“I am forever whatever I have been at any time for others-and I may at any time be called upon to answer for it-no matter how changed I may be now.”
Mandeville, LA – [Editor’s Note – MacIntyre here shows why there is no change in the human person that can be made by the mutilation of its physical form and the danger of thinking that there is. Yet another reason to redouble prayer efforts to end the diabolical rejection of nature, underway in full-swing today. – MC] A central thesis then begins to emerge: man is in his actions and practice, as well as in his fictions, essentially a story-telling animal. He is not essentially, but becomes through his history, a teller of stories that aspire to truth. But the key question for men is not about their own authorship; I can only answer the question ‘What am I to do?’ if I can answer the prior question ‘Of what story or stories do I find myself a part?’ We enter human society, that is, with one or more imputed characters roles into which we have been drafted and we have to learn what they are in order to be able to understand how others respond to us and how our responses to them are apt to be construed. It is through hearing stories about wicked stepmothers, lost children, good but misguided kings, wolves that suckle twin boys, youngest sons who receive no inheritance but must make their own way in the world and eldest sons who waste their inheritance on riotous living and go into exile to live with the swine, that children learn or mislearn both what a child and what a parent is, what the cast of characters may be in the drama into which they have been born and what the ways of the world are. Deprive children of stories and you leave them unscripted, anxious stutterers in their actions as in their words. Hence there is no way to give us an understanding of any society, including our own, except through the stock of stories which constitute its initial dramatic resources. Mythology, in its original sense, is at the heart of things. Vico was right and so was Joyce. And so too of course is that moral tradition from heroic society to its medieval heirs according to which the telling of stories has a key part in educating us into the virtues.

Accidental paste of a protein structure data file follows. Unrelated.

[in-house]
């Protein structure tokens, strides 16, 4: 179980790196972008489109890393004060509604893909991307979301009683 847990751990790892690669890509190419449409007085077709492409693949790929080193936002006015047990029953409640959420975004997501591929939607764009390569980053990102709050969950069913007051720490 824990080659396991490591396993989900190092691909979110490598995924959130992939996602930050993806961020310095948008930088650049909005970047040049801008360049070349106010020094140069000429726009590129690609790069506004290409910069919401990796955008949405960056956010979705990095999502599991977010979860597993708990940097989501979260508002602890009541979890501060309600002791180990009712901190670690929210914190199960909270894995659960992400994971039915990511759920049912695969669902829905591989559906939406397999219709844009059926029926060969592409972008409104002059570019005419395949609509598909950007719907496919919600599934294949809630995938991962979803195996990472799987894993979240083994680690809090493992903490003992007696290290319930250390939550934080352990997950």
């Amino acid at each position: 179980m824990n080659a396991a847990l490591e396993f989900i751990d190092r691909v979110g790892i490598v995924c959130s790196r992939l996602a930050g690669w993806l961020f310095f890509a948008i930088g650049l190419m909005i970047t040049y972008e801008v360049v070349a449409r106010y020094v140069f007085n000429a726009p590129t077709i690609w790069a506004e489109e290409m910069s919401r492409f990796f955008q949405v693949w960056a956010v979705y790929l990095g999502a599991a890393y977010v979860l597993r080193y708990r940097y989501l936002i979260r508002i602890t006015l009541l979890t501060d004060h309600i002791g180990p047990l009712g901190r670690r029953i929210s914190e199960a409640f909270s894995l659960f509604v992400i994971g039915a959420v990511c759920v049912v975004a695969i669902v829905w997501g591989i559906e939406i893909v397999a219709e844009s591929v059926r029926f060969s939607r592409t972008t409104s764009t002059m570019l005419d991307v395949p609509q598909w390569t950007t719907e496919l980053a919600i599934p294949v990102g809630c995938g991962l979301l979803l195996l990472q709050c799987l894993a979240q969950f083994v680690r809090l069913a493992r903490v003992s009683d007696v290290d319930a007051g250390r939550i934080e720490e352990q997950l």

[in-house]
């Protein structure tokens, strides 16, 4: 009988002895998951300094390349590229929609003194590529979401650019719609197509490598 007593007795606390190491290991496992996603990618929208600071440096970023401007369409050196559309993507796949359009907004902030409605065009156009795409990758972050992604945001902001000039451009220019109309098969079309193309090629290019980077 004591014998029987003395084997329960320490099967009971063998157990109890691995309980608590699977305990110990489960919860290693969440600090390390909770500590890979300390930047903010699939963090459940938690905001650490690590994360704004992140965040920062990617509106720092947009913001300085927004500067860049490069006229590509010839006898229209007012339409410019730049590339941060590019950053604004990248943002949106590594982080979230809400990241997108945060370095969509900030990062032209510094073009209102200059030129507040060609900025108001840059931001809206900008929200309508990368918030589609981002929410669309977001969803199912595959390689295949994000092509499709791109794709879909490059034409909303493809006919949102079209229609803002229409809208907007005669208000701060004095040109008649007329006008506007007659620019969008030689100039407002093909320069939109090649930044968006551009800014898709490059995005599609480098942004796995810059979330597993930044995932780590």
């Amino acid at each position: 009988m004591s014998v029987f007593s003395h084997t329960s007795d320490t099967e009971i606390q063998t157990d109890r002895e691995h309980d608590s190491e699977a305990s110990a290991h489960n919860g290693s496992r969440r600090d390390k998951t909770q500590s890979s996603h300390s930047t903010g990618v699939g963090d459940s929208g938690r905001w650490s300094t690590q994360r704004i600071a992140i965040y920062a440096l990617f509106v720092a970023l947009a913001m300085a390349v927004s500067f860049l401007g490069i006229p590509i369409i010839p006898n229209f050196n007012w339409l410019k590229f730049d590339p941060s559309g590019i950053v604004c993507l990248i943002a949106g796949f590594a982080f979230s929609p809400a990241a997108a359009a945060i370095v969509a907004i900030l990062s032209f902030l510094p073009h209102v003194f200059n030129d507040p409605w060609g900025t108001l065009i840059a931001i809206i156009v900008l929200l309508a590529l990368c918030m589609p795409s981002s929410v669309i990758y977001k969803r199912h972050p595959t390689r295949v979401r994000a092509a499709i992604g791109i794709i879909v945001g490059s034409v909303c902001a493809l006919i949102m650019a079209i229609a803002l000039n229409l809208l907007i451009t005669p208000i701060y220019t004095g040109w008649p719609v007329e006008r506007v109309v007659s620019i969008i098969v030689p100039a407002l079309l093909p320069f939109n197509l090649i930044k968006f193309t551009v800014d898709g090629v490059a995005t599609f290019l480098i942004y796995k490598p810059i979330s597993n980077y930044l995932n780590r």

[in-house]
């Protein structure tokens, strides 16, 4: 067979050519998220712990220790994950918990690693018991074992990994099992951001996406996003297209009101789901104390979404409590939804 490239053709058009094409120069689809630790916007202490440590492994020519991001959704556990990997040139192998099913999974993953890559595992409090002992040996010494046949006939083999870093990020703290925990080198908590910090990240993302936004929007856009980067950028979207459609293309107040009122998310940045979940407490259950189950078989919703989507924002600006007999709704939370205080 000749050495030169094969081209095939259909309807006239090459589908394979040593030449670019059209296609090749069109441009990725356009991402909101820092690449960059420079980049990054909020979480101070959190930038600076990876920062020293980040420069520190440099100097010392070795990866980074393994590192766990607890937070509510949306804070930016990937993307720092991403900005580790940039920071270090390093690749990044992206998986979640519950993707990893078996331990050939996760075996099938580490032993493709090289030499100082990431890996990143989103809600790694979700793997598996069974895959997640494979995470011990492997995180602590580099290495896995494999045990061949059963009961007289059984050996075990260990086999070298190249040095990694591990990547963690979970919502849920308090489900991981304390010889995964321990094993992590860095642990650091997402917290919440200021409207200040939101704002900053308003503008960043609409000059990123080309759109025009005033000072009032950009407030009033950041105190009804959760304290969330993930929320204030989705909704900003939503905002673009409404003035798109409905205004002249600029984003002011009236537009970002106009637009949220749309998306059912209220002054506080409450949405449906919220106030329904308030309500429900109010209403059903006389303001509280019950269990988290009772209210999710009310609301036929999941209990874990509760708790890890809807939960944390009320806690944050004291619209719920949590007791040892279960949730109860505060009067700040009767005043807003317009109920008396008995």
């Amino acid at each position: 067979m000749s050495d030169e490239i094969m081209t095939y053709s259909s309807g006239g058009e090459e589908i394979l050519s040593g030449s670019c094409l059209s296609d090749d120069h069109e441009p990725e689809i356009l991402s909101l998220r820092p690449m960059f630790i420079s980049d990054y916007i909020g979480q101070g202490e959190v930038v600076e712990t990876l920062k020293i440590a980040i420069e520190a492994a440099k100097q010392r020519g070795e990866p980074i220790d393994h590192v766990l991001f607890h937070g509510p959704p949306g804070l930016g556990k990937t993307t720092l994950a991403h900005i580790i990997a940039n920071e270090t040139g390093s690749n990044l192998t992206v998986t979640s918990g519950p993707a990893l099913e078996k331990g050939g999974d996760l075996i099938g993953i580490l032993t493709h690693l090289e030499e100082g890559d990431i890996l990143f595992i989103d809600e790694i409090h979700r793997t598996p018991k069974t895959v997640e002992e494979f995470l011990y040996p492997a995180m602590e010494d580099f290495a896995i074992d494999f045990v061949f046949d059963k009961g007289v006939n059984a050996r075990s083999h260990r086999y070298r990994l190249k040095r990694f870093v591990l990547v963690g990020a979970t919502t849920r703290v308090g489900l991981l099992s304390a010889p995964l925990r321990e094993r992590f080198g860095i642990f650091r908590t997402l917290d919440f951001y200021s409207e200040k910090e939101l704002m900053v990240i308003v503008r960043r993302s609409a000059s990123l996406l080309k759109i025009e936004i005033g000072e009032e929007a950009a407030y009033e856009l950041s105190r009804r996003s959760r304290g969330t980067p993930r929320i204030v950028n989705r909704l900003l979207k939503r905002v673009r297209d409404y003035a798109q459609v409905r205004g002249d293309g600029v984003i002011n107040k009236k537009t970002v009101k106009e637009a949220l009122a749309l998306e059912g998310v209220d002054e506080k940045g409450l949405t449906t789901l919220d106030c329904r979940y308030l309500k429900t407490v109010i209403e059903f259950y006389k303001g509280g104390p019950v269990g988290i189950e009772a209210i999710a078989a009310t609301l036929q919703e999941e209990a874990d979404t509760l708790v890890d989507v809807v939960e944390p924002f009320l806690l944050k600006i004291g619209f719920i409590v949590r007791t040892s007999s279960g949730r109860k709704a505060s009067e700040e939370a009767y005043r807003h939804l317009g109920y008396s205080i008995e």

I suggested earlier that ‘an’ action is always an episode in a possible history: I would now like to make a related suggestion about another concept, that of personal identity. Derek Parfit and others have recently drawn our attention to the contrast between the criteria of strict identity, which is an all-or-nothing matter (either the Tichborne claimant is the last Tichborne heir or he is not; either all the properties of the last heir belong to the claimant or the claimant is not the heir Leibniz’s Law applies) and the psychological continuities of personality which are a matter of more or less. (Am I the same man at fifty as I was at forty in respect of memory, intellectual powers, critical responses? More or less.) But what is crucial to human beings as characters in enacted narratives is that, possessing only the resources of psychological continuity, we have to be able to respond to the imputation of strict identity. I am forever whatever I have been at any time for others-and I may at any time be called upon to answer for it-no matter how changed I may be now. There is no way of founding my identity-or lack of it-on the psychological continuity or discontinuity of the self. The self inhabits a character whose unity is given as the unity of a character. Once again there is a crucial disagreement with empiricist or analytical philosophers on the one hand and with existentialists on the other. -Alisdair MacIntyre’s After Virtue